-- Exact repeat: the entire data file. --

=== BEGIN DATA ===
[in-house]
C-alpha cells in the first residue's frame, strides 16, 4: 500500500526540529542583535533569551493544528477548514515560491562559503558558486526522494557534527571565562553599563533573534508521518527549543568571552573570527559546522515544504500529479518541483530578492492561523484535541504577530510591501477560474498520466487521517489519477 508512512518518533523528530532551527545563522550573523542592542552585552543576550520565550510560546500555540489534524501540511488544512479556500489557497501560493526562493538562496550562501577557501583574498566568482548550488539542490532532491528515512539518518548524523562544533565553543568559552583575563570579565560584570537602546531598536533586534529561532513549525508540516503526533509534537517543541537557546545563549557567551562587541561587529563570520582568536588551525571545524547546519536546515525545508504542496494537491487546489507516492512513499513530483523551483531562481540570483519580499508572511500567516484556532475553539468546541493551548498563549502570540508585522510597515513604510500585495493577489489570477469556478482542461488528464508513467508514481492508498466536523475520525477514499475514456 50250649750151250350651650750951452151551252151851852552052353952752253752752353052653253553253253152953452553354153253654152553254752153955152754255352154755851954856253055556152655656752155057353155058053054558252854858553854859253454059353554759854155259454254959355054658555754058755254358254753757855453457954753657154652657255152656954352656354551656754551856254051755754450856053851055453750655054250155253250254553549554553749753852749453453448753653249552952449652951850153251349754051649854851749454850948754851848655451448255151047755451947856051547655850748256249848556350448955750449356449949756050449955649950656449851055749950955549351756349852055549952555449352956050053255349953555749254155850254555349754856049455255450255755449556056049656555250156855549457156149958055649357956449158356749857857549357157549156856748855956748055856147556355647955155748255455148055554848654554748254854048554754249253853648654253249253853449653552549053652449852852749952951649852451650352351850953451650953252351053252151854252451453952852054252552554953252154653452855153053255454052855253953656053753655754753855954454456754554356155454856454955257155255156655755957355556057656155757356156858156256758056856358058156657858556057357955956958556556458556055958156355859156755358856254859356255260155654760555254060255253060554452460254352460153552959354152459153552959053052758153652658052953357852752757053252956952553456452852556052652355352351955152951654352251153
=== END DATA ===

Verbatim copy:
[in-house]
C-alpha cells in the first residue's frame, strides 16, 4: 500500500526540529542583535533569551493544528477548514515560491562559503558558486526522494557534527571565562553599563533573534508521518527549543568571552573570527559546522515544504500529479518541483530578492492561523484535541504577530510591501477560474498520466487521517489519477 508512512518518533523528530532551527545563522550573523542592542552585552543576550520565550510560546500555540489534524501540511488544512479556500489557497501560493526562493538562496550562501577557501583574498566568482548550488539542490532532491528515512539518518548524523562544533565553543568559552583575563570579565560584570537602546531598536533586534529561532513549525508540516503526533509534537517543541537557546545563549557567551562587541561587529563570520582568536588551525571545524547546519536546515525545508504542496494537491487546489507516492512513499513530483523551483531562481540570483519580499508572511500567516484556532475553539468546541493551548498563549502570540508585522510597515513604510500585495493577489489570477469556478482542461488528464508513467508514481492508498466536523475520525477514499475514456 50250649750151250350651650750951452151551252151851852552052353952752253752752353052653253553253253152953452553354153253654152553254752153955152754255352154755851954856253055556152655656752155057353155058053054558252854858553854859253454059353554759854155259454254959355054658555754058755254358254753757855453457954753657154652657255152656954352656354551656754551856254051755754450856053851055453750655054250155253250254553549554553749753852749453453448753653249552952449652951850153251349754051649854851749454850948754851848655451448255151047755451947856051547655850748256249848556350448955750449356449949756050449955649950656449851055749950955549351756349852055549952555449352956050053255349953555749254155850254555349754856049455255450255755449556056049656555250156855549457156149958055649357956449158356749857857549357157549156856748855956748055856147556355647955155748255455148055554848654554748254854048554754249253853648654253249253853449653552549053652449852852749952951649852451650352351850953451650953252351053252151854252451453952852054252552554953252154653452855153053255454052855253953656053753655754753855954454456754554356155454856454955257155255156655755957355556057656155757356156858156256758056856358058156657858556057357955956958556556458556055958156355859156755358856254859356255260155654760555254060255253060554452460254352460153552959354152459153552959053052758153652658052953357852752757053252956952553456452852556052652355352351955152951654352251153